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22 November
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PHP/MySQL Chapter Two

Installation
Developing Locally
Developing your construct on your local computer is the recommended way to learn since you can interact with all of the components on your own machine and not risk causing problems on a production server. That way, if there are problems in the local environment you can fix the snafu’s immediately without having them exposed to your site’s visitors. Advantages to working with your files locally means that you don’t have to FTP them to a server, you don’t have to be connected to the Internet, and you know exactly what’s installed since you did it yourself.

There are three components of installation:
Apache
PHP
MySQL

The bullets indicate the order in which you will install the programs. All our examples will be from a PC install perspective with liner notes on Macintosh installation.

Installing Apache
First Apache needs to be installed and operational before PHP and MySQL can be installed or else they won’t work correctly. Plus, there wouldn’t be any use for the coding application ad database without the Apache web server. A web server delivers web pages, has an IP address and possibly a domain name. For example, if you enter http://www.oreilly.com/ in your browser, this sends a request to the server whose domain name is oreilly.com. The server fetches the page named index.html and sends it to your browser.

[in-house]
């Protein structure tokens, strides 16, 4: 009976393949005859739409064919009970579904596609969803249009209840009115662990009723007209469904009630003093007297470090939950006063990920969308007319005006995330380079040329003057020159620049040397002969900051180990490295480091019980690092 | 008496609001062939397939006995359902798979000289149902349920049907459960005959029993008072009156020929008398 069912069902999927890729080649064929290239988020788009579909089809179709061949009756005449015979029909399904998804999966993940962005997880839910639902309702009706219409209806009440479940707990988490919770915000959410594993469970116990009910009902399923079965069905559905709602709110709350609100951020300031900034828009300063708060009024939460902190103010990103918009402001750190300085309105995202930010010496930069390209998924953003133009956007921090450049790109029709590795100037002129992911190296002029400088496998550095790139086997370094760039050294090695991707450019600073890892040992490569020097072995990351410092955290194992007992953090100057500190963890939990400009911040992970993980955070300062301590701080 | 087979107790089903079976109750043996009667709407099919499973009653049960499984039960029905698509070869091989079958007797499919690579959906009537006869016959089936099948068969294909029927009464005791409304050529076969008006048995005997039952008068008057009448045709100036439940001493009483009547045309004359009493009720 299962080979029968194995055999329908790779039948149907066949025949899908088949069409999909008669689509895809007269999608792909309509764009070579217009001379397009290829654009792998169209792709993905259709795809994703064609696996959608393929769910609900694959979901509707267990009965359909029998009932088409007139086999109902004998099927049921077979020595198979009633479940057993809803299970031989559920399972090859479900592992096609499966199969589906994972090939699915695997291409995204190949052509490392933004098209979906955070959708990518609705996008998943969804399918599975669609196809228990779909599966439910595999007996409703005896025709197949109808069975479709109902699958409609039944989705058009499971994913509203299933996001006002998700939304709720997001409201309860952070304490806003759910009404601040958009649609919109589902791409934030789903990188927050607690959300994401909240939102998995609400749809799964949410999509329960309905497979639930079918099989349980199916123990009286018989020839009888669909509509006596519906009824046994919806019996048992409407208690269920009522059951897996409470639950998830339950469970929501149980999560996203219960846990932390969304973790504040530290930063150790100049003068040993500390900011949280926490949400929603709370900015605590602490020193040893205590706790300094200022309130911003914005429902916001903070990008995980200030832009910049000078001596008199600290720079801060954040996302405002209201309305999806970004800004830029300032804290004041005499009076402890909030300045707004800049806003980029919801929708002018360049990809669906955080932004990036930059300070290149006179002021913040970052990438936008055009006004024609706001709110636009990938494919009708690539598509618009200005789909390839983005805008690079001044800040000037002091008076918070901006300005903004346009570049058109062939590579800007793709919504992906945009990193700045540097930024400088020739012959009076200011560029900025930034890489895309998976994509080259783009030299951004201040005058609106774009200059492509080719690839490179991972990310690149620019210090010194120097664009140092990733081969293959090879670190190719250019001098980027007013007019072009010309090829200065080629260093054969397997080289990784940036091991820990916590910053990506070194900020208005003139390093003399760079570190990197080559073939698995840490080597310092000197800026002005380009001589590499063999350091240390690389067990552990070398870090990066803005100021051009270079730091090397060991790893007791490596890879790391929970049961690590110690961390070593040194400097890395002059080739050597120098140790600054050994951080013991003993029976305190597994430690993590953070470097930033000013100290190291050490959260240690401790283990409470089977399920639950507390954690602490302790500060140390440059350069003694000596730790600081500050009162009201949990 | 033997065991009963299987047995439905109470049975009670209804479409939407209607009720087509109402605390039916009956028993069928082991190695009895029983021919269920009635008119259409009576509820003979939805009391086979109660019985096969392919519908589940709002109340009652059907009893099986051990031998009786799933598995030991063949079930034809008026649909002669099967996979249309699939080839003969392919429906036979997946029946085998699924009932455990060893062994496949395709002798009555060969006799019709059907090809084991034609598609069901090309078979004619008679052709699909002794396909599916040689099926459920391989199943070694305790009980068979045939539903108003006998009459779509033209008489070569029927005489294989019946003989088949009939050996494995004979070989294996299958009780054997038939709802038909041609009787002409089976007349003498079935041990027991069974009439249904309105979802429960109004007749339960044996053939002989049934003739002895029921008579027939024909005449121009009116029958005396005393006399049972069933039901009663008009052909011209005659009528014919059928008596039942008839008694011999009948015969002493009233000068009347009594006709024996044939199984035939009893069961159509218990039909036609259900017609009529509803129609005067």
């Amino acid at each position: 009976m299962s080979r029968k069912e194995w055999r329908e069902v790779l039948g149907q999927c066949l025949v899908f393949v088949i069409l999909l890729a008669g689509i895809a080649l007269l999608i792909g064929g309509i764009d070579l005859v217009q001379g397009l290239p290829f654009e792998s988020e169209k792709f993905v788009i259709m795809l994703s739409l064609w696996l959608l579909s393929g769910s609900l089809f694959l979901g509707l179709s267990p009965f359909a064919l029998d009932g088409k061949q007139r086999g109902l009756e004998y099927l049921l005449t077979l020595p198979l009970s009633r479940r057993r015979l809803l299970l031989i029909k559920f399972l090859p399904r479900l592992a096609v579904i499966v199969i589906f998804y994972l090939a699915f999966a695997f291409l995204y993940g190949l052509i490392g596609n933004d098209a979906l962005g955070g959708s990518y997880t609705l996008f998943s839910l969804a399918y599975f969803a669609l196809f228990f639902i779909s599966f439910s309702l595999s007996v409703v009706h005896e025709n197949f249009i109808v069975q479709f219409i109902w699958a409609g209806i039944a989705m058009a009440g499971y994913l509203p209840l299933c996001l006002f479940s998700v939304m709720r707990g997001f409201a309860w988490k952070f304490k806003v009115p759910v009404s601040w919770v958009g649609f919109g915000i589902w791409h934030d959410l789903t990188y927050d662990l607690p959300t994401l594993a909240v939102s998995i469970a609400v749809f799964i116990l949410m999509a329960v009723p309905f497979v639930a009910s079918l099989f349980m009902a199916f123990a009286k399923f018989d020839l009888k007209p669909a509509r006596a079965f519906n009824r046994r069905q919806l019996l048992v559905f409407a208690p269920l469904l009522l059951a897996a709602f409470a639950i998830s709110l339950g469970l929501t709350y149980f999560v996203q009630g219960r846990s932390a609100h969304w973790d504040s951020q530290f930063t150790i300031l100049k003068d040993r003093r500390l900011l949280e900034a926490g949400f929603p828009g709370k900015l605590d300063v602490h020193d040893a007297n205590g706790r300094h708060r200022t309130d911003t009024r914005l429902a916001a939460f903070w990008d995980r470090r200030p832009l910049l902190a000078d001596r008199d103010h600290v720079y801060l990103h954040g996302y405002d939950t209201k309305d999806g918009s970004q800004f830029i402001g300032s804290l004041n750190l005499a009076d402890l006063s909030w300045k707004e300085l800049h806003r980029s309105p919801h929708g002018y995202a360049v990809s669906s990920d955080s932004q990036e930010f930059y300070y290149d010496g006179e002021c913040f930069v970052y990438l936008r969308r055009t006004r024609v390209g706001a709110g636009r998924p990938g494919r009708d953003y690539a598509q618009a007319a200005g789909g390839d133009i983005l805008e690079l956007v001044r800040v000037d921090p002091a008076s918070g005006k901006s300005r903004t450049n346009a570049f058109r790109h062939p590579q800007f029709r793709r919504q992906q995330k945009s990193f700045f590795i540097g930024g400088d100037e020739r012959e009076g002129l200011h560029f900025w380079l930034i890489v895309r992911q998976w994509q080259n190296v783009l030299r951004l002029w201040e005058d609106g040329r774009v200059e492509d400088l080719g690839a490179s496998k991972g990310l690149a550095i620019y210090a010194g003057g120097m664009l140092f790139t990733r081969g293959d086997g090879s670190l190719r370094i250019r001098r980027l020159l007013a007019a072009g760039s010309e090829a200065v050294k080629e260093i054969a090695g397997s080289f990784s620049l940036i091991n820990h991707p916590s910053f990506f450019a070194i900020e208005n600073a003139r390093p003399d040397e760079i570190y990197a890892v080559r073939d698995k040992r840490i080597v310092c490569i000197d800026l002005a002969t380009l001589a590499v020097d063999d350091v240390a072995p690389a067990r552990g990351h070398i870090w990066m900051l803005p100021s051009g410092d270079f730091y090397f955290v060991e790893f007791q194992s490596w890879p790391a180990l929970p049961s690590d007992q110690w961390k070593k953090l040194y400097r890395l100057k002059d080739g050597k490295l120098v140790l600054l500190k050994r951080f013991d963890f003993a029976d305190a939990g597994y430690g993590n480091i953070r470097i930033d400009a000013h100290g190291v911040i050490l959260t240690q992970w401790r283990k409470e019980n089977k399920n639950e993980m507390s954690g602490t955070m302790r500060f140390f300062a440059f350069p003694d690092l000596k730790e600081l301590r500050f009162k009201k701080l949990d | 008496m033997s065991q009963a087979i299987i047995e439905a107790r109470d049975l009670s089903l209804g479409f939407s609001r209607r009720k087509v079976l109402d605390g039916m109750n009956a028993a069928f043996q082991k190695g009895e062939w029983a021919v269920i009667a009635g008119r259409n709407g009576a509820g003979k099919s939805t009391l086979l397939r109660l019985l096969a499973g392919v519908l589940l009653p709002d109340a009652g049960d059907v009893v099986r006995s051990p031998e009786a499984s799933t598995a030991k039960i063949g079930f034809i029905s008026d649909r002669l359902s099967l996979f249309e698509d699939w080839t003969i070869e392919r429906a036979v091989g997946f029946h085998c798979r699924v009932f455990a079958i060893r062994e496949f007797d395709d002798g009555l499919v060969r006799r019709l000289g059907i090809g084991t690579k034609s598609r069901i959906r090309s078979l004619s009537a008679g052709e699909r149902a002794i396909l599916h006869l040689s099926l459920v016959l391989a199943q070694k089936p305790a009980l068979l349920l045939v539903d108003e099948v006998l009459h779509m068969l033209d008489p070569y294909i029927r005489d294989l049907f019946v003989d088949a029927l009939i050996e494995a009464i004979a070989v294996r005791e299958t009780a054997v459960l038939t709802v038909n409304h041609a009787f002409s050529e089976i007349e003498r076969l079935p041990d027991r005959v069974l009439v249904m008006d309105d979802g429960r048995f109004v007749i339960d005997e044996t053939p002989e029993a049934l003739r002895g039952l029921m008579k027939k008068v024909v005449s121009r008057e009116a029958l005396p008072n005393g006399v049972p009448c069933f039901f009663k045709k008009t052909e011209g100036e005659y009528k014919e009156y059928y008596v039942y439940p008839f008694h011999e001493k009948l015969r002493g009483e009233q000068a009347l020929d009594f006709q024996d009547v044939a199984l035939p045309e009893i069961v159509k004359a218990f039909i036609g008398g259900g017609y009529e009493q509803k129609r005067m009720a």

Any computer can be turned into a Web server by installing server software and connecting the machine to the Internet, which is why we need to install Apache. All our installation examples are done on a Windows-based PC.
1. Download the Apache 2.0.5 Win32 Binary. The file is downloadable from http://httpd.apache.or/download.cgi and the file that you save to your desktop is apache2_0.55-win32-x86-no_ssl.msi.
If you are on Mac OS X, you already have Apache installed. Open up System Preferences, select the Sharing panel and click to activate Personal Web Sharing (which is actually Apache). Mac OS X 10.2, 10.3, and 10.4 all come with different versions of Apache, but each works perfectly fine.

Figure 2-1. The Installation Wizard prompts you for basic configuration
2. Install Apache using the Installation Wizard. Double click the MSI installer file on your desktop.
The Installation Wizard walks you through the installation process.

Figure 2-2. Apache License Terms and Conditions for Use
3. Accept the License Terms by clicking the radio button. Click Next>.

Figure 2-3. Apache HTTP Server information
4. Click Next >. Additionally, this window offers a number of excellent resources related to the web server.

Figure 2-4. Black Server Information dialog box
5. In the blank dialog box enter all pertinent network information, a sample is provided below. Then click Next >.